What both HP and Rackspace have experienced shows the exact opposite thing: getting out of the safe path of the trunk can be a very costly choice that you are going to regret later on. They both reported on this fact.

It will not help (1)

WindBourne (631190) | about 9 months ago | (#44254835)

Chinese owned businesses are still under gov. orders. And part of that is they MUST fragment this. What they want to do, is use their overwhelming population and sales to drive down prices, but then control the standards.
IOW, doing it there will help nothing.

Re:May I introduce you to Mr. Edward Snowden... (3, Insightful)

Anonymous Coward | about 9 months ago | (#44255617)

May I introduce you to Mr. Edward Snowden who has been sharing with the world the extent to which American owned businesses are under their own government orders... and the extent to which they have been doing their government's secret agencies bidding.
http://en.wikipedia.org/wiki/Edward_Snowden

Re:May I introduce you to Mr. Edward Snowden... (0)

Anonymous Coward | about 9 months ago | (#44256171)

There have been no orders. Just requests to obtain data. And the fact is, that few of the companies actually work with the NSA. MS and Apple were 2 that turned over their data. However, others did not. It was not needed.

Classic mistake (2)

NeutronCowboy (896098) | about 9 months ago | (#44254869)

It seems like a long shot, but maybe by holding the next summit in Hong Kong, OpenStack can draw contributors into the fold.

Only marketing flacks think that something like holding an event in a particular place is going to impress the locals enough to abandon their current priorities and go with the group hosting the event. Every Olympic Games and World Cup in dodgy countries, every peace negotiation in a symbolic place ever has demonstrated two things: hosting the event validates what the host is doing, and the other participants just complain about travel times to reach the destination.

This idea that hosting an event in a particular place can fundamentally change - or even influence - how the locals regard something is ridiculous, has long been proven wrong, and needs to die in a fire. If anything, hosting the next Openstack meeting in Hong Kong would merely validate the idea that the Chinese are on the right track with their own implementation.

Re:Classic mistake (0)

Anonymous Coward | about 9 months ago | (#44255067)

I am an active OpenStack contributor and associated with half the board and all of the employees of the foundation.

My understanding is that the choice to go to Hong Kong is largely to appease the large number of developers and users from Asia that have either had to, or have been unable, to travel to the USA for previous summits.

I'm not sure any fears of fragmentation are specifically, "they think differently than us, lets bring them into our fold". Instead, fears of fragmentation would be more centered around, "they might get pissed and do their own thing if we ignore them".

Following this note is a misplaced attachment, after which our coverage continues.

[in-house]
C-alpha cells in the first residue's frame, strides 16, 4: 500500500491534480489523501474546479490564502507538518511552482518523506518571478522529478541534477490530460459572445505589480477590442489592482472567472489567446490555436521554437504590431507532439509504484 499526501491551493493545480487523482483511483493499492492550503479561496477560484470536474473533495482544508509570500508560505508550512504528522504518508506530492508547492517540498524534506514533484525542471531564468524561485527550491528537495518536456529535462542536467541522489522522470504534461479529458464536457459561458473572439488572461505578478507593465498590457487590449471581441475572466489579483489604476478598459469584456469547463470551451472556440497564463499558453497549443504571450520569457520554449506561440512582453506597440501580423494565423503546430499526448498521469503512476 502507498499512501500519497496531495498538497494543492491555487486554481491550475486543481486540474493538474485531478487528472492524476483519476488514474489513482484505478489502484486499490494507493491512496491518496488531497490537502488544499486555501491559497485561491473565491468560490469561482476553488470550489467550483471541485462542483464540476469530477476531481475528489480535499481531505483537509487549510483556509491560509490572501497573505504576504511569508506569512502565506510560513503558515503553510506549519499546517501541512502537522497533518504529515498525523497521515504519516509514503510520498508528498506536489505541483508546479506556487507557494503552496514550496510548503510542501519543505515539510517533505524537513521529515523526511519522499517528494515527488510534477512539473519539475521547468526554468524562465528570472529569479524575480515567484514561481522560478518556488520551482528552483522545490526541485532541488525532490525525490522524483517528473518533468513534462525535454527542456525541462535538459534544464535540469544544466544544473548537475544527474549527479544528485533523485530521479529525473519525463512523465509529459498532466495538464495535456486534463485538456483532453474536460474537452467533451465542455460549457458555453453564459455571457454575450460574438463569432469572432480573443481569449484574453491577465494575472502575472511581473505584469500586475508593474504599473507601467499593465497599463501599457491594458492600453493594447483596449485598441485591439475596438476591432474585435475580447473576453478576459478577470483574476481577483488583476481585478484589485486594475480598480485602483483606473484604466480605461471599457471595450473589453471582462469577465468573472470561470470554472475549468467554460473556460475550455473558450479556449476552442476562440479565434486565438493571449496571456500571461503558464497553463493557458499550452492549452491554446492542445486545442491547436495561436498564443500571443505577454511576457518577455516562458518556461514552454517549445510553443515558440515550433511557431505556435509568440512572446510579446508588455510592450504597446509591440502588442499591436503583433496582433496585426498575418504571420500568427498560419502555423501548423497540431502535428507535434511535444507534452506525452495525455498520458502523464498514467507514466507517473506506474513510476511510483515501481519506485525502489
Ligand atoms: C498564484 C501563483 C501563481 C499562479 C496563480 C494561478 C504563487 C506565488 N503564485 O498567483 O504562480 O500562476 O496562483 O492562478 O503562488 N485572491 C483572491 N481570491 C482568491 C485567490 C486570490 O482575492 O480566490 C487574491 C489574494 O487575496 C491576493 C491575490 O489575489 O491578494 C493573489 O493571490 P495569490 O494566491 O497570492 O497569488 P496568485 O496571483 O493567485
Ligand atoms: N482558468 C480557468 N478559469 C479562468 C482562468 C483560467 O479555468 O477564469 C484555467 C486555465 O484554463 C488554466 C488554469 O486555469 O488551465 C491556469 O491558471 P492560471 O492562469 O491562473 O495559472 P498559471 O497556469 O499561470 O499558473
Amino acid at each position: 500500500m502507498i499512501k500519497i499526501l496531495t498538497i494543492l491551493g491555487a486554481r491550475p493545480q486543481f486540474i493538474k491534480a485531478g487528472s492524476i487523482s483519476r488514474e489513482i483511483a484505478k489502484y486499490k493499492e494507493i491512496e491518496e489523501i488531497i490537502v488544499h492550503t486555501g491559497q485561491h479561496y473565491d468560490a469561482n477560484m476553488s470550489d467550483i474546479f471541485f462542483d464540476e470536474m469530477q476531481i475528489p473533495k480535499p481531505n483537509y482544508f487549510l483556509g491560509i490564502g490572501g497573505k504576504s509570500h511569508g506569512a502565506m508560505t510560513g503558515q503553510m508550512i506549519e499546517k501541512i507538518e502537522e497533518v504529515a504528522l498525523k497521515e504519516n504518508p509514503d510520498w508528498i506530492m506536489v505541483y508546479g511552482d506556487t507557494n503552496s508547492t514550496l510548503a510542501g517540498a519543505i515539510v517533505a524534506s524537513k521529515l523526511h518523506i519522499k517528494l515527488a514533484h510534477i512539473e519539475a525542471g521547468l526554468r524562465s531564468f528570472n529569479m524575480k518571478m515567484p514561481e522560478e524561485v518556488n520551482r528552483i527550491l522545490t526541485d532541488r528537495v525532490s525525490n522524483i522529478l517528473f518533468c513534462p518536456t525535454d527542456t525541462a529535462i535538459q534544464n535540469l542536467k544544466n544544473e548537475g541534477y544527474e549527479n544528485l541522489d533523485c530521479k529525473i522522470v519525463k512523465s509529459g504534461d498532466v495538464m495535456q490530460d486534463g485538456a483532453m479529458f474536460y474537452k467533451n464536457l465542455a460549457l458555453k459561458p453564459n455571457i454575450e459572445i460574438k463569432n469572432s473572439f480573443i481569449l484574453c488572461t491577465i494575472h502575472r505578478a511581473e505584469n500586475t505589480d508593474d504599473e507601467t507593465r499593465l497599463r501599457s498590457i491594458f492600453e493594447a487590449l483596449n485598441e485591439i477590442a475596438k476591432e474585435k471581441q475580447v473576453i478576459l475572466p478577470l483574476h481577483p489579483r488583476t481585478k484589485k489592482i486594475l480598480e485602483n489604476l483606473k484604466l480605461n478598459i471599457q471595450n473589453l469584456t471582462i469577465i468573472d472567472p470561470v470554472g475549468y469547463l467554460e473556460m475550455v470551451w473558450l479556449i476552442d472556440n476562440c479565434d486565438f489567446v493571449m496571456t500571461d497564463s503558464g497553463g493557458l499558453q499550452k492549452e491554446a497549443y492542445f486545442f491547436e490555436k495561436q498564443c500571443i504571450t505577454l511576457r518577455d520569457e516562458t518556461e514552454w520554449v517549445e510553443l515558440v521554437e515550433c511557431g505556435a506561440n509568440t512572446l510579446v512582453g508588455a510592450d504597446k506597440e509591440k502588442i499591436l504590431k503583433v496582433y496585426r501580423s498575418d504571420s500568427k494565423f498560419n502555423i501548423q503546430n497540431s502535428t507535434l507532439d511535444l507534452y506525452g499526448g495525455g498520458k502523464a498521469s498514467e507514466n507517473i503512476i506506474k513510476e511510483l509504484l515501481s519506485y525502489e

Re:Classic mistake (1)

NeutronCowboy (896098) | about 9 months ago | (#44255555)

My understanding is that the choice to go to Hong Kong is largely to appease the large number of developers and users from Asia that have either had to, or have been unable, to travel to the USA for previous summits.

Great - that's the only thing that conference/event participants care about. Where is it located, and how difficult will it be to get there and get out of there? But I sure hope that no one thinks that it is going to do anything other than allow the maximum amount of people to participate. Granted, there is a definite path for a slow fork to take place once there are two places to gather, but that's by definition.

So again - either the goal is self-evident (you meet where the most people can meet), or it is idiotic (if we meet there, the locals will like us more!).

China is still communist. (0)

Anonymous Coward | about 9 months ago | (#44254897)

Well, at least it still has a centrally steared economy. That means it doesn't make one iota of a difference what the OpenStack Foundation does. If the Chinese government decides they want control, and they need to fork the standard for them to get it, they will.

Re:China is still communist. (1)

GPLHost-Thomas (1330431) | about 9 months ago | (#44259175)

As if the Chinese gov. was able to fork such a project as OpenStack. Lots of laughs reading this over here reading this.

Stupid Patents (0)

Anonymous Coward | about 9 months ago | (#44254905)

Why did China develop its own 3G standard? Patents. Of course.

Re:Stupid Patents (1)

WindBourne (631190) | about 9 months ago | (#44255047)

no. Not due to patents. It was so that they could control the standard. IOW, they are using their economic might/consumer base to control things.

Re:Stupid Patents (0)

Anonymous Coward | about 9 months ago | (#44255623)

no. Not due to patents. It was so that they could control the standard. IOW, they are using their economic might/consumer base to control things.

You probably didn't rtfa linked in the summary about China's 3G tech.

'Gone Their Own Way with Android'? What? (1)

eldavojohn (898314) | about 9 months ago | (#44254965)

More recently, Chinese companies have gleefully gone on their own with Android,

What are you talking about? From that article they made a few comments about how they wish to move away from Google's Android. And actually here's the exact quote that sentiment was extrapolated from:

"Our country's mobile operating system research and development is heavily reliant on Android," according to a white paper from a research division of China's tech regulator, the Ministry of Industry and Information Technology. "Although the Android system currently remains open source, the core technologies and technology roadmap is strictly controlled by Google."